I’ll try to report in over the weekend to let you know about the great new things I am (hopefully) learning this weekend about me, my horse and cattle. Until then…

Enjoy the ride!

Julie

Please visit Goodnight’s sites for more information and training tips:
http://www.juliegoodnight.com
http://www.horsemaster.tv

Home Again, Home Again

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Hello!

As usual, on Monday morning I am spending time in airports in transit home. It pretty much takes me a whole day to get anywhere, since most of my travels take me to either the east or west coast; once you factor in my three hour drive to and from the Denver airport to home, it makes for a long day. But, I enjoy the down timetime to read, catch up on emails, write in the blog. Since I fly so much, I have a fairly high status with the airline and the perks that United offers to its premium flyers takes a lot of the sting out of air travel (no waiting in lines, extra baggage, upgrades to first class).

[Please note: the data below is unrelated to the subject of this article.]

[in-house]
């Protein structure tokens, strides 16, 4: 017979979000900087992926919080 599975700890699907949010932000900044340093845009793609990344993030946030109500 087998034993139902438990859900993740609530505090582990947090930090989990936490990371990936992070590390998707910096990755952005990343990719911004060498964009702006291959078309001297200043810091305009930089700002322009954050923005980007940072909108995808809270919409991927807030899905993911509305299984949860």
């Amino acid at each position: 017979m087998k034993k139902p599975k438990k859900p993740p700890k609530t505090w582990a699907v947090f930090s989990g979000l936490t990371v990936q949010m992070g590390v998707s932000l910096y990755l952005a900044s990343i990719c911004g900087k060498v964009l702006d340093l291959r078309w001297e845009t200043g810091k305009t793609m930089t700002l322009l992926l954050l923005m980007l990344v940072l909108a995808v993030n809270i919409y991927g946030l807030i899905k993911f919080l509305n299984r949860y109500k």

I am returning from Raleigh NC and the Equine Extravaganza horse expo. It was a fun weekendalthough expos involve long, hard days for the people that work there. Generally we have 10-11 hour dayson the floor  (concrete floor) often followed by a late business dinner. Its lots of fun to do my presentations and visit with people all day, but it does take a lot of energy.

This weekend, I emceed theTrainers Challenge, which is a colt starting contest amongst three up-and-coming trainers trying to break into thebig time. I enjoyed narrating the contest, telling the audience about the techniques the trainers are using, why they are doing something and pointing out the behavior and responses in each of the horses. That took about an hour and a half all three mornings. On top of that, I did my regular presentations in the coliseum and round pen, plus Q&A/autograph signings; in-between, I spend my time talking to attendees and answering questions, with the occasional business meeting thrown in for good measure. Its fun to talk to all the peopleone man even told me he wanted to see my newly painted toes (obviously a blog reader!)